Mary Lambert, the deaf heroine from the fascinating early 1800’s island community of Martha’s Vineyard in Show Me A Sign, returns in this historical fiction book that is also rich with mystery and intrigue. Mary is eager to find her way in life and become a teacher, following in the footsteps of her own beloved teacher Mrs. Pye, but she is restless in her home community and feels as though she might have a calling in the wider world. Then, she receives a letter from Nora, a friend who helped her escape captors in her previous adventure, and decides to travel to Boston and help a young deaf girl who needs help learning to communicate through sign language. When she arrives, she finds the girl living in terribly cruel conditions and vows to help her not only learn to communicate, but also to return to her rightful family. With the help of friends both old and new, Mary bravely stands up for the rights of her young charge and demonstrates her conviction that people of all abilities deserve respect, dignity and opportunity in life.

THOUGHTS: This book is a wonderful testament to people with diverse abilities overcoming obstacles, especially those who deal with discrimination based on race, disability, gender, or for any other reason. Fans of Helen Keller’s story will also love this tale of a relationship that develops between a brave teacher and her bright but misunderstood student.

Historical Fiction          Erin Faulkner, Cumberland Valley SD

MG – The Chance to Fly

Stroker, Ali, and Davidowitz, Stacy. The Chance to Fly. Amulet Books, 2021. 978-1-419-74393-1. 279 p. $16.99. Grades 3-7.

After moving across the country and leaving her best friend Chloe behind, Natalie Beacon feels a little lost. She finds some solace in belting Broadway showtunes and hanging with her dog, Warbucks. Her father believes that getting her back on a wheelchair racing team will make her feel better, and it might have…until Nat sees a flyer advertising open auditions for a teenage production of Wicked! Without her parents’ permission or knowledge, Nat auditions with the hope of playing Nessarose, the only Broadway character that is in a wheelchair. Yet even if she makes it into the show, Nat knows she will constantly worry about how her wheelchair might get in the way: what if backstage isn’t wheelchair accessible? What if the dance moves are too complicated for her? What if her parents don’t think she is capable of doing something on her own without their help? Determined and eager, Nat sets out to prove to everyone that she is not defined by her wheelchair.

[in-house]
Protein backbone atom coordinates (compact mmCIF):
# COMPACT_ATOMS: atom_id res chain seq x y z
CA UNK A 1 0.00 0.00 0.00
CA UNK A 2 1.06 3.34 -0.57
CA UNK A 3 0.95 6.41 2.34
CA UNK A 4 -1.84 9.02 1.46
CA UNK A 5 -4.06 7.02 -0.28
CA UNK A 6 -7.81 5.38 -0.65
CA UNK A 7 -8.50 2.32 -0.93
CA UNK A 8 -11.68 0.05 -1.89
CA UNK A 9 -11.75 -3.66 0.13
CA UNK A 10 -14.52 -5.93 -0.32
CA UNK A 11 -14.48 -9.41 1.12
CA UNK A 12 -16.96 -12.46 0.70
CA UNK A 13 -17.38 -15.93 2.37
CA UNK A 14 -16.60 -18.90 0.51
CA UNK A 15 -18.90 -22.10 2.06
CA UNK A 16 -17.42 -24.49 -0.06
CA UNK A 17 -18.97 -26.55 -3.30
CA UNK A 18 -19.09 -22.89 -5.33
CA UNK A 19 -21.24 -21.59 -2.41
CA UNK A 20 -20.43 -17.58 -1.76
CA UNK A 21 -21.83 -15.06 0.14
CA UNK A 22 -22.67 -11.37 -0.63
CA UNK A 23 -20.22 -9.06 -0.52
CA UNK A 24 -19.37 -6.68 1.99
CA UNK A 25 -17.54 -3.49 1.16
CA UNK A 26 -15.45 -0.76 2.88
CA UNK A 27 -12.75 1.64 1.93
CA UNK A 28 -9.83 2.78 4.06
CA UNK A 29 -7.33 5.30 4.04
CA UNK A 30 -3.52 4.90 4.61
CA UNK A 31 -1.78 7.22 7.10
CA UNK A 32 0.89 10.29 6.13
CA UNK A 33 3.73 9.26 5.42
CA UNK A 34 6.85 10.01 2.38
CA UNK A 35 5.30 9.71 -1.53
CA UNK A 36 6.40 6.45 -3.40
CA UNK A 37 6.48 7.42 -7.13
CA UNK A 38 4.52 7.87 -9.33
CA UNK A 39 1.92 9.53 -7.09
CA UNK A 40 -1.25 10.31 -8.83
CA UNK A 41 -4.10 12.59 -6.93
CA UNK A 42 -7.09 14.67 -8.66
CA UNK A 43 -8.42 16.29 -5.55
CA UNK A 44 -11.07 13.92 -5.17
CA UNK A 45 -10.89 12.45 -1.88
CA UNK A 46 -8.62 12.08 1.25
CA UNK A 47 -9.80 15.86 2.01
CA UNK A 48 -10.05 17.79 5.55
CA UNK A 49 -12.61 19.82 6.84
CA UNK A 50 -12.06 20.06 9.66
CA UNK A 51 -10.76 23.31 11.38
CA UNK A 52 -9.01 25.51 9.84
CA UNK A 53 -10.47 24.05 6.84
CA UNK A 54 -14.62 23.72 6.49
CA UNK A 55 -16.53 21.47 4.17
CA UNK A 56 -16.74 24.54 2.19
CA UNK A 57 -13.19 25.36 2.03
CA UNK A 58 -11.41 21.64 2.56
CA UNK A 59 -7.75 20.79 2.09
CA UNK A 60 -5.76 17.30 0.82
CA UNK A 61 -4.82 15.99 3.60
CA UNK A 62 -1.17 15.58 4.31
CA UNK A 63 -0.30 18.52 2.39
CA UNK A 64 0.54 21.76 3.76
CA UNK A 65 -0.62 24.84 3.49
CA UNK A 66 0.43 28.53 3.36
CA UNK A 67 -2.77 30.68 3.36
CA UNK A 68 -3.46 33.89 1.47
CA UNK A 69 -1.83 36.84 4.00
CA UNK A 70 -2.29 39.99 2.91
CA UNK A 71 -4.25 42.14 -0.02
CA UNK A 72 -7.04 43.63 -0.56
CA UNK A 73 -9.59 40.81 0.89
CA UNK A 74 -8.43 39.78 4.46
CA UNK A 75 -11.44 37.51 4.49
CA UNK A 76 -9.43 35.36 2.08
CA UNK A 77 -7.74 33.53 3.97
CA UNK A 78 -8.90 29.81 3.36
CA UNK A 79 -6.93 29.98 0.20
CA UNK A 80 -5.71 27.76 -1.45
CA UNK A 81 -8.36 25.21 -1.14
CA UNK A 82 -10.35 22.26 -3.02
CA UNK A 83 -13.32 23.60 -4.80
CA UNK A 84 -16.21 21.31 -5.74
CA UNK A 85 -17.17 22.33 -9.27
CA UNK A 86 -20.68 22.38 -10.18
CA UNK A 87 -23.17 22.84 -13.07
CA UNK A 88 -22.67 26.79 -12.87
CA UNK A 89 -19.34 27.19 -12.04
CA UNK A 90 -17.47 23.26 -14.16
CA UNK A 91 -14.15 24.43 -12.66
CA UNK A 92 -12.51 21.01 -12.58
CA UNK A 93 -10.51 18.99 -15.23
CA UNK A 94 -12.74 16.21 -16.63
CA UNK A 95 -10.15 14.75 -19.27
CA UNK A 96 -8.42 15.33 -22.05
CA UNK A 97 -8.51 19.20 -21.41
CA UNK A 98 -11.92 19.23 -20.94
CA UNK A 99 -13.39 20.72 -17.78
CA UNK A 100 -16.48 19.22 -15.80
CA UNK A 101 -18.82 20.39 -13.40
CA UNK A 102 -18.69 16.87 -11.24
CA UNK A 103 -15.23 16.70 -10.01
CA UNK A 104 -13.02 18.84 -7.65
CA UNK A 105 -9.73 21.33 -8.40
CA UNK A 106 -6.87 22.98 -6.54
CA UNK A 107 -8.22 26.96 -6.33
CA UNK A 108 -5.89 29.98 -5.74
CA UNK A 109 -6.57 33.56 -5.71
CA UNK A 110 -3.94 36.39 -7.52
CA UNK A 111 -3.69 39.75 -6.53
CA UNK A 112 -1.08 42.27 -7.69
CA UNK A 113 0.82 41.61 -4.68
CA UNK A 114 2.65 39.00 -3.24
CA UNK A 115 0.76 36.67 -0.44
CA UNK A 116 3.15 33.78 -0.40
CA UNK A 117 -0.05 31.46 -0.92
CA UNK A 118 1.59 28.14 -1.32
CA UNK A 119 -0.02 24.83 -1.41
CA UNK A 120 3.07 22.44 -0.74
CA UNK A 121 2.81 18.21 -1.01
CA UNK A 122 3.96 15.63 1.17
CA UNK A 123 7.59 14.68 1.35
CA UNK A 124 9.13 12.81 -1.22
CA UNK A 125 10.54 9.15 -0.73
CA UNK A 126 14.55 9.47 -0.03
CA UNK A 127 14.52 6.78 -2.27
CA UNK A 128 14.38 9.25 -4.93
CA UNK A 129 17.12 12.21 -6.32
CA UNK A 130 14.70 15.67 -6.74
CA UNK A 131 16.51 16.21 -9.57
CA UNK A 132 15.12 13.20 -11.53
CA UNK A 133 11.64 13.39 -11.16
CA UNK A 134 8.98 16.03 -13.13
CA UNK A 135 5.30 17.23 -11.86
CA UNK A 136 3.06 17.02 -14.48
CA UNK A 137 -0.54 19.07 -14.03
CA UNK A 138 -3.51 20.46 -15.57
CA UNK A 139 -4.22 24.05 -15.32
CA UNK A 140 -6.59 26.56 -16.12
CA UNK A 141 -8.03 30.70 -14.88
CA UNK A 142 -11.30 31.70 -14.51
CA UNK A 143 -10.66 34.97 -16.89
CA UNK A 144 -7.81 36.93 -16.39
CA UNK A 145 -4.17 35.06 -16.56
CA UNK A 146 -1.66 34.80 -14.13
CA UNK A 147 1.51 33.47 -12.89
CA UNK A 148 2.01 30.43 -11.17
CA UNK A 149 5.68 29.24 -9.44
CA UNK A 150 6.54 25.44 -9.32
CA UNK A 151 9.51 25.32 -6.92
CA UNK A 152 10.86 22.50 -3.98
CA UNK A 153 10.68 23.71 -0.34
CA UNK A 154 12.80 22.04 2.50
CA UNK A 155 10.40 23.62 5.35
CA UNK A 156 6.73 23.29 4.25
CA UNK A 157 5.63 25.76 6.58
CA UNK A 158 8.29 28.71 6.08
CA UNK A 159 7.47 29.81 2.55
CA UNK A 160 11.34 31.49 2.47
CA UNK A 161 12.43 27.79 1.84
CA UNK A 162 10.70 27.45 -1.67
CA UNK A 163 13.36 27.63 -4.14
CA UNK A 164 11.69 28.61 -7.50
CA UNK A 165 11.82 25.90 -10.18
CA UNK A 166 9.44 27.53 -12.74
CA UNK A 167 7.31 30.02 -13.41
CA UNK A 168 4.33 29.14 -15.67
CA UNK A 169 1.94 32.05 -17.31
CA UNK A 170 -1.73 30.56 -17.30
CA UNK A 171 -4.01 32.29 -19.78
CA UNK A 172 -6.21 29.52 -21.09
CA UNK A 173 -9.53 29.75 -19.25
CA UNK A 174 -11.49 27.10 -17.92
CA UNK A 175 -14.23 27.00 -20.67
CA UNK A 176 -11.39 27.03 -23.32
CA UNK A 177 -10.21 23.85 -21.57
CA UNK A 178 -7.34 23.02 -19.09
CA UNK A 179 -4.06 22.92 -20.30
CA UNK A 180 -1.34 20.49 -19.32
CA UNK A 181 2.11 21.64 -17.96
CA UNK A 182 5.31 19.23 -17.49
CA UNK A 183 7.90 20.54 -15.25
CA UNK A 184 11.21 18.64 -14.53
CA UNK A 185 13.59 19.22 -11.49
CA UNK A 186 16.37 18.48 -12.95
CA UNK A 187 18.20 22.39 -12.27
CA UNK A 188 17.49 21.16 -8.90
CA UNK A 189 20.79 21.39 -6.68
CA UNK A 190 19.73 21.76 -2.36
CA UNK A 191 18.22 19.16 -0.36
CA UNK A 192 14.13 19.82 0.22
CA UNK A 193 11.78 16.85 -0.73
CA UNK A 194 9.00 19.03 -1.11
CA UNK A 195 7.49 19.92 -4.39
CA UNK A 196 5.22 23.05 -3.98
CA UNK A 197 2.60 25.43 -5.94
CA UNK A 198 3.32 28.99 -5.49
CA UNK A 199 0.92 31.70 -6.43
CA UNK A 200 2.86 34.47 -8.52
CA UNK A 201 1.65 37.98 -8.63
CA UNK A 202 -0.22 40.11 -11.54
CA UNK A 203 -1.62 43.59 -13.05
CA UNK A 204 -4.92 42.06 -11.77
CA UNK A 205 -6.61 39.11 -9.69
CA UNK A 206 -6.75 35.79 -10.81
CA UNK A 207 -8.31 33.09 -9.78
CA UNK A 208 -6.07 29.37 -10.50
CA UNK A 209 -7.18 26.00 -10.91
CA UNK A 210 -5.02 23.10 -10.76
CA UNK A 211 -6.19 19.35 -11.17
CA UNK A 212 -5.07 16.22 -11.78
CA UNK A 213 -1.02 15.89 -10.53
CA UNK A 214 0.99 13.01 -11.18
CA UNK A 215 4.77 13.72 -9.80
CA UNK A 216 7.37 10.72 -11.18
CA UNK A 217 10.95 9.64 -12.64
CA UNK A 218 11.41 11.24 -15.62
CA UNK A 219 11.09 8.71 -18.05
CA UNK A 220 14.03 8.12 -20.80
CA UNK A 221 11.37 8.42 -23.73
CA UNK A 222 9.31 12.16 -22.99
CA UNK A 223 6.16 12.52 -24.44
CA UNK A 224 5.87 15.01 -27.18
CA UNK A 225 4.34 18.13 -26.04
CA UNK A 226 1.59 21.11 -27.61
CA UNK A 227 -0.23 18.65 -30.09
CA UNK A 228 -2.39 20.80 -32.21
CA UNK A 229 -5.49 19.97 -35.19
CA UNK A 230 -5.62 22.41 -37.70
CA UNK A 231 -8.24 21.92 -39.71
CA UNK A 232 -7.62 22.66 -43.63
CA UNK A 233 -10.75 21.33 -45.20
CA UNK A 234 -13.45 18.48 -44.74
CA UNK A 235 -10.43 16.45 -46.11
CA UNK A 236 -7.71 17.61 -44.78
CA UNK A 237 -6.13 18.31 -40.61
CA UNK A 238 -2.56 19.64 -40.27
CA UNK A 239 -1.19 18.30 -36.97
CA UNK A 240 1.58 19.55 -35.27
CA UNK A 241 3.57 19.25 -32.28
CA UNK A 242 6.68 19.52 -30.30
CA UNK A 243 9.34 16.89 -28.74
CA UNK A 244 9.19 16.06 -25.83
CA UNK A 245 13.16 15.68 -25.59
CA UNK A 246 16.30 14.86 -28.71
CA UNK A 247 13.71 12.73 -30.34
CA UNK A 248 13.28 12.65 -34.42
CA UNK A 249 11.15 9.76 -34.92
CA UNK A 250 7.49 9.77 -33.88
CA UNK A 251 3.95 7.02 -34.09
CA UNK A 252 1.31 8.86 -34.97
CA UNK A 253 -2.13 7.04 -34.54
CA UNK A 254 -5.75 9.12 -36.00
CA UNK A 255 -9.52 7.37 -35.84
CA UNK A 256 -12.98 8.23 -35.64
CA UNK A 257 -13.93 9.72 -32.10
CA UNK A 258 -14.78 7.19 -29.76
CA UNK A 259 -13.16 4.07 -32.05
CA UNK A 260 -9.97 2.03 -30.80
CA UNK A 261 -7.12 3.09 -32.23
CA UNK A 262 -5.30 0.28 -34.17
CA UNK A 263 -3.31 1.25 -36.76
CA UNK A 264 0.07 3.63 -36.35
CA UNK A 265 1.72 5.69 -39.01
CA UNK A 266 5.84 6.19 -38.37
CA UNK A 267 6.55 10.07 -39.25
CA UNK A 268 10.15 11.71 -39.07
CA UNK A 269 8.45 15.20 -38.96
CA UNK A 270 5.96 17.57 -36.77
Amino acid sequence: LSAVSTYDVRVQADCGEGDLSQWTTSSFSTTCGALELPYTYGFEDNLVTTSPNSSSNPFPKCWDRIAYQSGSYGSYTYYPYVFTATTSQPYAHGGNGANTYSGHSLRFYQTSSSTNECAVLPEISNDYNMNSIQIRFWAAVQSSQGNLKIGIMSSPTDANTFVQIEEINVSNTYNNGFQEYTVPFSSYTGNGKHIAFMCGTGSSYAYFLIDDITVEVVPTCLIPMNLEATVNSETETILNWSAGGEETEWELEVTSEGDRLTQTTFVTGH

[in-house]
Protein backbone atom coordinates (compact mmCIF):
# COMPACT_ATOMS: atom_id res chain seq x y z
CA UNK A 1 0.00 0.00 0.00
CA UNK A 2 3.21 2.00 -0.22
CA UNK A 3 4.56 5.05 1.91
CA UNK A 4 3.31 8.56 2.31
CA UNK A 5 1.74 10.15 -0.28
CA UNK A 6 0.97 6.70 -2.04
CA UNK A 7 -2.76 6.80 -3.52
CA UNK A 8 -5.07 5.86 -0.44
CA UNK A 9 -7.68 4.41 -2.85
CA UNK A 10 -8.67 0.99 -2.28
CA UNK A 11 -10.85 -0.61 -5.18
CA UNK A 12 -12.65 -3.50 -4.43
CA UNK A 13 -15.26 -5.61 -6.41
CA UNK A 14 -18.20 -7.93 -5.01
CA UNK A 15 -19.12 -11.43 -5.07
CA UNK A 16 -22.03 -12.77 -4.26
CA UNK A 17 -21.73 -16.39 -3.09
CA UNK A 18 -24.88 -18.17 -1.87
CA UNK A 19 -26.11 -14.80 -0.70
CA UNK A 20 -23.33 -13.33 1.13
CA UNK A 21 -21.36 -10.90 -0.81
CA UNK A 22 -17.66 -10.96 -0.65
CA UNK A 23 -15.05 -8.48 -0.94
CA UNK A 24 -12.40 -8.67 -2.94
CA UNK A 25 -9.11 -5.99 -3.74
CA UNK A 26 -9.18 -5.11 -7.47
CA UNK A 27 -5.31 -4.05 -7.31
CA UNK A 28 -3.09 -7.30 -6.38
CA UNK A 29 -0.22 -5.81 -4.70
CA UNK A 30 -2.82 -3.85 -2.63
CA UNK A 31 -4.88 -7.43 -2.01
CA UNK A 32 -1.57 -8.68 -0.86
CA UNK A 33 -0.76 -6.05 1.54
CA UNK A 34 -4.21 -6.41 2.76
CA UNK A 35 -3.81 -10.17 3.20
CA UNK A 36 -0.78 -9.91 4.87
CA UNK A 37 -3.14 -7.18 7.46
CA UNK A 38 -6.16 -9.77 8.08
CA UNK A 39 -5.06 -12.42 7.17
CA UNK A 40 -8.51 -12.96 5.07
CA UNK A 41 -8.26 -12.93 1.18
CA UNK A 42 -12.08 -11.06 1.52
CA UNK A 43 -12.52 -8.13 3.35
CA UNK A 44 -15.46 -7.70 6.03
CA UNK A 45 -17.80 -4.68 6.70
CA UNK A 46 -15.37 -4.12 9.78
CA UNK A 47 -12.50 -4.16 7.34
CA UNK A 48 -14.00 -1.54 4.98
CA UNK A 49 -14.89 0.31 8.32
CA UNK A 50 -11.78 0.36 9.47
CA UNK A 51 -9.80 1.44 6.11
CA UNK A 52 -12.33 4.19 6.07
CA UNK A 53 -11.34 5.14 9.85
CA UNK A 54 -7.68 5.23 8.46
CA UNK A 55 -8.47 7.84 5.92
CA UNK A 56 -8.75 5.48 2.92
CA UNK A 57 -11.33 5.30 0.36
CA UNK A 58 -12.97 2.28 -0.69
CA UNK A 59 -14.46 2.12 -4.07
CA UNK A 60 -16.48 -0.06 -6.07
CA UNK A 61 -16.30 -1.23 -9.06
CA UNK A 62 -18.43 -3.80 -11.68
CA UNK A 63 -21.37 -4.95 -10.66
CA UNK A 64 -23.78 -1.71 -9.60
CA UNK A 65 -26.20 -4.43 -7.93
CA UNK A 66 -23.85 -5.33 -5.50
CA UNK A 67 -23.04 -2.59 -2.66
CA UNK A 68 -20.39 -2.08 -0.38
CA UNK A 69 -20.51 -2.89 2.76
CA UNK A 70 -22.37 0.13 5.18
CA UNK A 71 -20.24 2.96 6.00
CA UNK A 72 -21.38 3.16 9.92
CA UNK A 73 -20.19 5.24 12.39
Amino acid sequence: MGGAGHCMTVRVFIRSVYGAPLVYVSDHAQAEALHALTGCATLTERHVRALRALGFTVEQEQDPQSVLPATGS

THOUGHTS: Ali Stroker, co-author of this book, knows firsthand about Nat’s predicament. She is the first actress in a wheelchair to appear on a Broadway stage AND win a Tony Award, Broadway’s highest honor. This middle grade novel is packed with show tune lyrics and Broadway references. Readers will be charmed by (and also relate to) Nat and her friends. Her story is proof that no one should give up on their dreams.

Realistic Fiction          Danielle Corrao, Manheim Central SD

MG – Show Me a Sign

LeZotte, Ann Clare. Show Me a Sign. Scholastic Press, 2020. 269 p.  978-1-338-25581-2. $ 18.99. Grades 4-7.

Part Historical Fiction and part Thriller, this story is set in 1805 Martha’s Vineyard and follows 11 year old Mary. Mary is one of the many deaf inhabitants of Martha’s Vineyard who descended from a small town in England. This genetic abnormality passes over some, yet inflicts others. However, life on the island is normal for the deaf and hearing alike. Most inhabitants speak their own form of island sign language as well as English. Life is normal until a young scientist from Boston comes to the island to study this abnormality. In trying to uncover the cause of deafness, Andrew captures Mary as his specimen and absconds with her to mainland Boston. Tortured by her captor, and realizing that she is different for the first time, Mary must find a way to escape and return to her family. Follow Mary as she escapes with the help of some Vineyard friends and finds her way home to her family and friends. The afterword includes a short history of deafness on Martha’s Vineyard, Sign Language, and the Wampanoag Tribe.

THOUGHTS: Such an interesting and unforgettable story that is rooted in history. LeZotte is deaf herself and does a fantastic job of bringing you into the world of Mary.

Historical Fiction          Krista Fitzpatrick, Waldron Mercy Academy

Tags: Deafness, Kidnapping, Sign Language